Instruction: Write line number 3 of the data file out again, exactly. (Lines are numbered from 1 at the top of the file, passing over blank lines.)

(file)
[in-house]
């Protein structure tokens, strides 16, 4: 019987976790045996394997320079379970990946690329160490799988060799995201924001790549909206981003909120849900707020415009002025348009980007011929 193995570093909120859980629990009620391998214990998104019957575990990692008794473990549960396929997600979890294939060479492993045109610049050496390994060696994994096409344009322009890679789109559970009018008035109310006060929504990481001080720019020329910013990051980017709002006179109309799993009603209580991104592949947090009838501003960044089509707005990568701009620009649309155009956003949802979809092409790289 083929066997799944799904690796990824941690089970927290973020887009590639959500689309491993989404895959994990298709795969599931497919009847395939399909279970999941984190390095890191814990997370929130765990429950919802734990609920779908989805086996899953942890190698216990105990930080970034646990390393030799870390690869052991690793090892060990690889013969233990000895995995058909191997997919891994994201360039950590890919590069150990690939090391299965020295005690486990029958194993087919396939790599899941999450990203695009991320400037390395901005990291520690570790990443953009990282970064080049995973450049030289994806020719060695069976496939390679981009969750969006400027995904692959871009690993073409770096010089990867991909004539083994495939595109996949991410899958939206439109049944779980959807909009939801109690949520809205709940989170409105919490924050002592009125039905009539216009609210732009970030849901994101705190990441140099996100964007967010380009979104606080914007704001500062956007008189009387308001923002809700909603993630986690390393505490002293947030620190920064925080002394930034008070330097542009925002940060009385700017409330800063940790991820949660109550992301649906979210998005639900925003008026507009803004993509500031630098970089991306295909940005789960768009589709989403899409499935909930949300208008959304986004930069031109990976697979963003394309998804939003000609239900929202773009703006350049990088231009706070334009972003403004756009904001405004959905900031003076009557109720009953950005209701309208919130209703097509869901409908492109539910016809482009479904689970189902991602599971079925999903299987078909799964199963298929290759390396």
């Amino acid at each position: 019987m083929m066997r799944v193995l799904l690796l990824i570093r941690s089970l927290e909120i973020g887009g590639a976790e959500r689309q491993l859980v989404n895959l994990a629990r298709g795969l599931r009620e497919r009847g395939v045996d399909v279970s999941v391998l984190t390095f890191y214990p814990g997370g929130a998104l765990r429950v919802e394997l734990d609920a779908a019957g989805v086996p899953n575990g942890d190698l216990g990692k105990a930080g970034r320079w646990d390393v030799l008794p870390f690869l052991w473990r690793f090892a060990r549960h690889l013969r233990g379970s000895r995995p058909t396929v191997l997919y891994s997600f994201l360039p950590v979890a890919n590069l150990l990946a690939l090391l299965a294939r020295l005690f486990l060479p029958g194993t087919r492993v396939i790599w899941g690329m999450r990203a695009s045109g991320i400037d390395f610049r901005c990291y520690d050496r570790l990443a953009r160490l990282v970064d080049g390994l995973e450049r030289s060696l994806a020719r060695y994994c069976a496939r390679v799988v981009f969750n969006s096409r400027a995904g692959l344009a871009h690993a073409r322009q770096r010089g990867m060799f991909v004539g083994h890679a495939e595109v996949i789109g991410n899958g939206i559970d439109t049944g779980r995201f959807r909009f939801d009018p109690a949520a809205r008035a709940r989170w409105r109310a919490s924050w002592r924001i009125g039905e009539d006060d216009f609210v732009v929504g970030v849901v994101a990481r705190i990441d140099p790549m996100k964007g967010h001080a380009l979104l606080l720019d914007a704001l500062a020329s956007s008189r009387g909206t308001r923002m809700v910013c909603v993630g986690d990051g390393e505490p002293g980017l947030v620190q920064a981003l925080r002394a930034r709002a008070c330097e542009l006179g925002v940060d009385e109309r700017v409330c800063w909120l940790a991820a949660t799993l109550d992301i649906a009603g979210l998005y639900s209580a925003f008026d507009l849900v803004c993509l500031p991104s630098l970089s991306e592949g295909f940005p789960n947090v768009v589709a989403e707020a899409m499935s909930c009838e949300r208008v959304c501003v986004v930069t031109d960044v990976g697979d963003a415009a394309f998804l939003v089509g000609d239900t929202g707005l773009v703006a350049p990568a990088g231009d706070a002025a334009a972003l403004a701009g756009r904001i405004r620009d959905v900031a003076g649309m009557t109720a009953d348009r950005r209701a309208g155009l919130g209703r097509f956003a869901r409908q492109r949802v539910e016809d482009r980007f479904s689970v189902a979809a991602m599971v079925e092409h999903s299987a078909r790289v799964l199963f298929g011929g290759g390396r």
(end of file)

């Amino acid at each position: 019987m083929m066997r799944v193995l799904l690796l990824i570093r941690s089970l927290e909120i973020g887009g590639a976790e959500r689309q491993l859980v989404n895959l994990a629990r298709g795969l599931r009620e497919r009847g395939v045996d399909v279970s999941v391998l984190t390095f890191y214990p814990g997370g929130a998104l765990r429950v919802e394997l734990d609920a779908a019957g989805v086996p899953n575990g942890d190698l216990g990692k105990a930080g970034r320079w646990d390393v030799l008794p870390f690869l052991w473990r690793f090892a060990r549960h690889l013969r233990g379970s000895r995995p058909t396929v191997l997919y891994s997600f994201l360039p950590v979890a890919n590069l150990l990946a690939l090391l299965a294939r020295l005690f486990l060479p029958g194993t087919r492993v396939i790599w899941g690329m999450r990203a695009s045109g991320i400037d390395f610049r901005c990291y520690d050496r570790l990443a953009r160490l990282v970064d080049g390994l995973e450049r030289s060696l994806a020719r060695y994994c069976a496939r390679v799988v981009f969750n969006s096409r400027a995904g692959l344009a871009h690993a073409r322009q770096r010089g990867m060799f991909v004539g083994h890679a495939e595109v996949i789109g991410n899958g939206i559970d439109t049944g779980r995201f959807r909009f939801d009018p109690a949520a809205r008035a709940r989170w409105r109310a919490s924050w002592r924001i009125g039905e009539d006060d216009f609210v732009v929504g970030v849901v994101a990481r705190i990441d140099p790549m996100k964007g967010h001080a380009l979104l606080l720019d914007a704001l500062a020329s956007s008189r009387g909206t308001r923002m809700v910013c909603v993630g986690d990051g390393e505490p002293g980017l947030v620190q920064a981003l925080r002394a930034r709002a008070c330097e542009l006179g925002v940060d009385e109309r700017v409330c800063w909120l940790a991820a949660t799993l109550d992301i649906a009603g979210l998005y639900s209580a925003f008026d507009l849900v803004c993509l500031p991104s630098l970089s991306e592949g295909f940005p789960n947090v768009v589709a989403e707020a899409m499935s909930c009838e949300r208008v959304c501003v986004v930069t031109d960044v990976g697979d963003a415009a394309f998804l939003v089509g000609d239900t929202g707005l773009v703006a350049p990568a990088g231009d706070a002025a334009a972003l403004a701009g756009r904001i405004r620009d959905v900031a003076g649309m009557t109720a009953d348009r950005r209701a309208g155009l919130g209703r097509f956003a869901r409908q492109r949802v539910e016809d482009r980007f479904s689970v189902a979809a991602m599971v079925e092409h999903s299987a078909r790289v799964l199963f298929g011929g290759g390396r």